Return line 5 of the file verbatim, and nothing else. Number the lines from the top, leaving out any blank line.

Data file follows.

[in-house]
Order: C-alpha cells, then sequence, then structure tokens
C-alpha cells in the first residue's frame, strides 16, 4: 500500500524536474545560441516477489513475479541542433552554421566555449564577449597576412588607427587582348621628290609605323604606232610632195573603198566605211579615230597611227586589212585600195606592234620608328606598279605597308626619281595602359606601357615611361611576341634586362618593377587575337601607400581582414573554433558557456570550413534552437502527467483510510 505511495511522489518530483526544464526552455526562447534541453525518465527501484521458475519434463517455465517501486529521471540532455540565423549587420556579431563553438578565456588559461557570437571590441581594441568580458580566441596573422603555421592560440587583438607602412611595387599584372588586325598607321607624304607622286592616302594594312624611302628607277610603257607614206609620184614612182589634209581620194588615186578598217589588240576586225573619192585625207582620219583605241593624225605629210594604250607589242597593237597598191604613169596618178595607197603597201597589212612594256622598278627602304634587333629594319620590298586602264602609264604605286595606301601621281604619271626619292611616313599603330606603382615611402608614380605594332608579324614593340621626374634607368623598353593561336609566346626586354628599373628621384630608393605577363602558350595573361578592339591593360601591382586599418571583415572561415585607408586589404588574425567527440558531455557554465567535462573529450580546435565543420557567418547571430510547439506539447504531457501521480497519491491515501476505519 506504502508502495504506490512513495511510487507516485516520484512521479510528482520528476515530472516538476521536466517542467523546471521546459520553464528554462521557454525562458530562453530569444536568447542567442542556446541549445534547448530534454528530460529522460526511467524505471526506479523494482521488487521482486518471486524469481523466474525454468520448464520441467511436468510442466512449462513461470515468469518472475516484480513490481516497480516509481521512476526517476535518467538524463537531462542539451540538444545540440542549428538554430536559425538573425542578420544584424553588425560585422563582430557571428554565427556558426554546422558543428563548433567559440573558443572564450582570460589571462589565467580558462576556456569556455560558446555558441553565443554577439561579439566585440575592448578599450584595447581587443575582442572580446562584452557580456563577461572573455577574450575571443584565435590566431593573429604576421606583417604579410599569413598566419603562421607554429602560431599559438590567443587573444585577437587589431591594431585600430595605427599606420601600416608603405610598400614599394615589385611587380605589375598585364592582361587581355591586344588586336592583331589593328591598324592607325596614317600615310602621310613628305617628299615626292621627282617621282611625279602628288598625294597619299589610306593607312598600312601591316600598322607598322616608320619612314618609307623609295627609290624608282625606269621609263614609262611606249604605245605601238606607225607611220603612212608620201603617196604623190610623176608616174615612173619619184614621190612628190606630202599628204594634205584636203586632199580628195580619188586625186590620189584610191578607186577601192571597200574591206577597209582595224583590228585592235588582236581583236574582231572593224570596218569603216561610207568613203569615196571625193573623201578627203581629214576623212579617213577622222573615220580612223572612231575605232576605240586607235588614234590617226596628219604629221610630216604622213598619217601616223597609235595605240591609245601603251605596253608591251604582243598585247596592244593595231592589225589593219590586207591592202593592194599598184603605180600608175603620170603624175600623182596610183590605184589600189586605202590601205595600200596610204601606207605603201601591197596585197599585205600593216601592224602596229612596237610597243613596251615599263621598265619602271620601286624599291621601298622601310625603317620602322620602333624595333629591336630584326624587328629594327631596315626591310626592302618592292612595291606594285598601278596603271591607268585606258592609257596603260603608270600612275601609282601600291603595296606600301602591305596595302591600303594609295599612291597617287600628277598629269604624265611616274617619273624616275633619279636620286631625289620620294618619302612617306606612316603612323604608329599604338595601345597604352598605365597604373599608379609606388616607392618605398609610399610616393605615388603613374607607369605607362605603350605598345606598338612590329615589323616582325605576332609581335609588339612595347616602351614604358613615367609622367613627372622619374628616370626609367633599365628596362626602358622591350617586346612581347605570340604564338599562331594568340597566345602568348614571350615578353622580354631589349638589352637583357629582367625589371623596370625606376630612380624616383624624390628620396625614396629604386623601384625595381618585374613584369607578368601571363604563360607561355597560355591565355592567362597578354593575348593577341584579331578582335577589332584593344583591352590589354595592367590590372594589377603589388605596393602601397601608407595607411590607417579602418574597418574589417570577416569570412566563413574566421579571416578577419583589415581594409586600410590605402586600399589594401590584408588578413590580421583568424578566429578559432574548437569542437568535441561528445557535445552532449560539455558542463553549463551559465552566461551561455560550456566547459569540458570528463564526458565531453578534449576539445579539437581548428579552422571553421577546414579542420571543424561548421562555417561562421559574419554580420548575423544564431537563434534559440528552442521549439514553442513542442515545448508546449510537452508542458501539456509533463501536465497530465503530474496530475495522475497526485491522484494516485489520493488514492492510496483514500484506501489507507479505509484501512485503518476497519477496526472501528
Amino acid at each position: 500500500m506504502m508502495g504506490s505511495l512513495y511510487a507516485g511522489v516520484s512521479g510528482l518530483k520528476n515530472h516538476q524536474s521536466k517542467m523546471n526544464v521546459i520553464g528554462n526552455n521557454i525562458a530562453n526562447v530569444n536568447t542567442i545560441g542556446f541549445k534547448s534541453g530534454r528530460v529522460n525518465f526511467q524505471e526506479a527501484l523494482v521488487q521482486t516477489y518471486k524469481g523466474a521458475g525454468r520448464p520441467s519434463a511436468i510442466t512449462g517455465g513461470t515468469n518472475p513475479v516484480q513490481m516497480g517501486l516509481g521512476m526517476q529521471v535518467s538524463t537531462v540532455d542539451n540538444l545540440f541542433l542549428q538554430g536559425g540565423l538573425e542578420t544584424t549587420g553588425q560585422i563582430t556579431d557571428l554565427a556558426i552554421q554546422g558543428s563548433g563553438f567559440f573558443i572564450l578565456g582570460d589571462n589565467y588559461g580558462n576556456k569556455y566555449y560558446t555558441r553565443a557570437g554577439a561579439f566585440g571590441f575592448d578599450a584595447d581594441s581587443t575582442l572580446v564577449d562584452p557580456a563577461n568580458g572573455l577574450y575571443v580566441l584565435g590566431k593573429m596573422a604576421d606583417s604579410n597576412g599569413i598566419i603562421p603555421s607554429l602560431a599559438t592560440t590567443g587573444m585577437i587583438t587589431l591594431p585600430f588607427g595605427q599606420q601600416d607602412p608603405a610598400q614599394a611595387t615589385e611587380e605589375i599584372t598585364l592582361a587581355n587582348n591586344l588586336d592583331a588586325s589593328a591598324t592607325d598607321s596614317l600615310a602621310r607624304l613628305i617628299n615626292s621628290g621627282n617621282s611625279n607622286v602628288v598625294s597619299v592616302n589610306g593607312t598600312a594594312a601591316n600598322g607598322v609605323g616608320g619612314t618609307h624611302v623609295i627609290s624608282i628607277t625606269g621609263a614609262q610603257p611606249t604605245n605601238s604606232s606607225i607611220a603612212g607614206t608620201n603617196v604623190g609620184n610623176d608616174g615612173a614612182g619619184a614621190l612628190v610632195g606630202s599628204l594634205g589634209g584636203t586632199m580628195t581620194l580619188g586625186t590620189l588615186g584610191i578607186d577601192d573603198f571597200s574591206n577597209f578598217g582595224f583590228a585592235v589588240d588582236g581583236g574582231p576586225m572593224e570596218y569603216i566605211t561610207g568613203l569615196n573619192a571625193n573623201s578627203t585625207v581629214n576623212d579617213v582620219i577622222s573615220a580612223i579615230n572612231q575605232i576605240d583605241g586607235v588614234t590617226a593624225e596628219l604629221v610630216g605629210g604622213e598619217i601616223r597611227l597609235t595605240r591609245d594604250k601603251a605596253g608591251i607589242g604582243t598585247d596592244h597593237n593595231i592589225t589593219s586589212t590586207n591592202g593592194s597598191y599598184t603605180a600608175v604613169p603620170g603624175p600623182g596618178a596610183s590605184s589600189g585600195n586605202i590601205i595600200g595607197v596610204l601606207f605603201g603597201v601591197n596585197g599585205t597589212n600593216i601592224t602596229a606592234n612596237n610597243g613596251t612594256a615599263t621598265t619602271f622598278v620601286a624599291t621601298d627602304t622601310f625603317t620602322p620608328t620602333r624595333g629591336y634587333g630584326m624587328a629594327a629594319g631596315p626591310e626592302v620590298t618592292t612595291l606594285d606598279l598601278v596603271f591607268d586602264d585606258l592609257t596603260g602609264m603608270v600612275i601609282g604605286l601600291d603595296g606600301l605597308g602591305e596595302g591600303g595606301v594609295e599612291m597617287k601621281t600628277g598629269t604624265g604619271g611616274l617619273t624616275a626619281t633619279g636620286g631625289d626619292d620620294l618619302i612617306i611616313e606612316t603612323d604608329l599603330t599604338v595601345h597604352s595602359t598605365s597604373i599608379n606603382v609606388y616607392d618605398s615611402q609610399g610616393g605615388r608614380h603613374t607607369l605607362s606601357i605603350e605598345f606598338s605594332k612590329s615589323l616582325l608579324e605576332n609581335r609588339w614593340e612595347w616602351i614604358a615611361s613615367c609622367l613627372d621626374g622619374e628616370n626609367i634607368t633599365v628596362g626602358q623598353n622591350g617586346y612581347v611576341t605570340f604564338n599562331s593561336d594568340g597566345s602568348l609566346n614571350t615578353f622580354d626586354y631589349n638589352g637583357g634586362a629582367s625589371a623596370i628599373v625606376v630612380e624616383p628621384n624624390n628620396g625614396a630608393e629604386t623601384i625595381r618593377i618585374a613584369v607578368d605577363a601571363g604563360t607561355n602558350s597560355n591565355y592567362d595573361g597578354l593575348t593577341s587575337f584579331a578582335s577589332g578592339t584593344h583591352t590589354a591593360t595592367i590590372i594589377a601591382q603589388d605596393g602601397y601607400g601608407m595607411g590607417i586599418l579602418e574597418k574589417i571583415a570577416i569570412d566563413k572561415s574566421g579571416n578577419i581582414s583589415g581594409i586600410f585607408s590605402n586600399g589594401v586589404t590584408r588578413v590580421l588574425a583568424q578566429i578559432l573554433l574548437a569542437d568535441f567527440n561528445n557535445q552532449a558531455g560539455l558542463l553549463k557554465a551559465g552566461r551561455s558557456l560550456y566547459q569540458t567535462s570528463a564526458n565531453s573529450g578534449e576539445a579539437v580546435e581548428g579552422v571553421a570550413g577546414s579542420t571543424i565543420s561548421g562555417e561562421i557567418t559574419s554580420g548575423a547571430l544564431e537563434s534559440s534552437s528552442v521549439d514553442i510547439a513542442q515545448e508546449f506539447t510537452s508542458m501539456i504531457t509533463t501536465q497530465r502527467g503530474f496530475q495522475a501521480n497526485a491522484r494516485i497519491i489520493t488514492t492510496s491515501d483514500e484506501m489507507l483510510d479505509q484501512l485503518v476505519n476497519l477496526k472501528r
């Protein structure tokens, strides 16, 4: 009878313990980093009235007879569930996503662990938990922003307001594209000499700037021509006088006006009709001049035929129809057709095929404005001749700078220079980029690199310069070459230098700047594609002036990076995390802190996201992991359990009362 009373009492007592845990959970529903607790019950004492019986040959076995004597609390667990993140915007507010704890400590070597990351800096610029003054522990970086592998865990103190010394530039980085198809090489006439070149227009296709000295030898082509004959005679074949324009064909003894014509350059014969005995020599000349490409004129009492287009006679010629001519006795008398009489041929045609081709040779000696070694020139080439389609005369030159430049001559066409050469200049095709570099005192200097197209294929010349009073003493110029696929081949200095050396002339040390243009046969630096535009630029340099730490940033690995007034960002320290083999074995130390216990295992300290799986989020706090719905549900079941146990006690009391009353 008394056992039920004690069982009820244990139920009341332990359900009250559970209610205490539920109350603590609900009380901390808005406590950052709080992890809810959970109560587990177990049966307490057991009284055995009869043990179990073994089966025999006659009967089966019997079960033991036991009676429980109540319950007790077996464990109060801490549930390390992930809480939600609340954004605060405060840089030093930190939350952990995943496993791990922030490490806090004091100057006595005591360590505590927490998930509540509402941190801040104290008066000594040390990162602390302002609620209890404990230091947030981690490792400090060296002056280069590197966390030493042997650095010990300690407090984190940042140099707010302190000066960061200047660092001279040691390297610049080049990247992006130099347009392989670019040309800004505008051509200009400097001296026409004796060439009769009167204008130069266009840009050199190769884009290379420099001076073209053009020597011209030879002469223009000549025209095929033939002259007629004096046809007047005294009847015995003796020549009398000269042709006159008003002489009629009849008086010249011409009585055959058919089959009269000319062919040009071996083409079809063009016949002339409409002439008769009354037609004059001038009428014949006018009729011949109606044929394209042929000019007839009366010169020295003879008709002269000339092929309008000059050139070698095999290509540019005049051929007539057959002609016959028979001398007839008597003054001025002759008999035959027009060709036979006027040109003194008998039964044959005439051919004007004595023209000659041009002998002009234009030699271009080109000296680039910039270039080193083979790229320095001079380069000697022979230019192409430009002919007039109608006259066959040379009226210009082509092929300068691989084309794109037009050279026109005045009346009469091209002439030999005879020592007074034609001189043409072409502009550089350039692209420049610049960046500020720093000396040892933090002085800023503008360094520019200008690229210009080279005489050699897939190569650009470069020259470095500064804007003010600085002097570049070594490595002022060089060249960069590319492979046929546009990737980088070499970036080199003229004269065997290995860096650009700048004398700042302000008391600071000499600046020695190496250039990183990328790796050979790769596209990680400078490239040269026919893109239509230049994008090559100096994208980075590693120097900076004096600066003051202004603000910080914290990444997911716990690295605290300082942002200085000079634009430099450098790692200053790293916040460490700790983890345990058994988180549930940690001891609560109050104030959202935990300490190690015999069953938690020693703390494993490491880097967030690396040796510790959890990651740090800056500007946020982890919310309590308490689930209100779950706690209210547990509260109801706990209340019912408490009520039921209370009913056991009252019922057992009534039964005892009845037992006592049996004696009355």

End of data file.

């Protein structure tokens, strides 16, 4: 009878313990980093009235007879569930996503662990938990922003307001594209000499700037021509006088006006009709001049035929129809057709095929404005001749700078220079980029690199310069070459230098700047594609002036990076995390802190996201992991359990009362 009373009492007592845990959970529903607790019950004492019986040959076995004597609390667990993140915007507010704890400590070597990351800096610029003054522990970086592998865990103190010394530039980085198809090489006439070149227009296709000295030898082509004959005679074949324009064909003894014509350059014969005995020599000349490409004129009492287009006679010629001519006795008398009489041929045609081709040779000696070694020139080439389609005369030159430049001559066409050469200049095709570099005192200097197209294929010349009073003493110029696929081949200095050396002339040390243009046969630096535009630029340099730490940033690995007034960002320290083999074995130390216990295992300290799986989020706090719905549900079941146990006690009391009353 008394056992039920004690069982009820244990139920009341332990359900009250559970209610205490539920109350603590609900009380901390808005406590950052709080992890809810959970109560587990177990049966307490057991009284055995009869043990179990073994089966025999006659009967089966019997079960033991036991009676429980109540319950007790077996464990109060801490549930390390992930809480939600609340954004605060405060840089030093930190939350952990995943496993791990922030490490806090004091100057006595005591360590505590927490998930509540509402941190801040104290008066000594040390990162602390302002609620209890404990230091947030981690490792400090060296002056280069590197966390030493042997650095010990300690407090984190940042140099707010302190000066960061200047660092001279040691390297610049080049990247992006130099347009392989670019040309800004505008051509200009400097001296026409004796060439009769009167204008130069266009840009050199190769884009290379420099001076073209053009020597011209030879002469223009000549025209095929033939002259007629004096046809007047005294009847015995003796020549009398000269042709006159008003002489009629009849008086010249011409009585055959058919089959009269000319062919040009071996083409079809063009016949002339409409002439008769009354037609004059001038009428014949006018009729011949109606044929394209042929000019007839009366010169020295003879008709002269000339092929309008000059050139070698095999290509540019005049051929007539057959002609016959028979001398007839008597003054001025002759008999035959027009060709036979006027040109003194008998039964044959005439051919004007004595023209000659041009002998002009234009030699271009080109000296680039910039270039080193083979790229320095001079380069000697022979230019192409430009002919007039109608006259066959040379009226210009082509092929300068691989084309794109037009050279026109005045009346009469091209002439030999005879020592007074034609001189043409072409502009550089350039692209420049610049960046500020720093000396040892933090002085800023503008360094520019200008690229210009080279005489050699897939190569650009470069020259470095500064804007003010600085002097570049070594490595002022060089060249960069590319492979046929546009990737980088070499970036080199003229004269065997290995860096650009700048004398700042302000008391600071000499600046020695190496250039990183990328790796050979790769596209990680400078490239040269026919893109239509230049994008090559100096994208980075590693120097900076004096600066003051202004603000910080914290990444997911716990690295605290300082942002200085000079634009430099450098790692200053790293916040460490700790983890345990058994988180549930940690001891609560109050104030959202935990300490190690015999069953938690020693703390494993490491880097967030690396040796510790959890990651740090800056500007946020982890919310309590308490689930209100779950706690209210547990509260109801706990209340019912408490009520039921209370009913056991009252019922057992009534039964005892009845037992006592049996004696009355």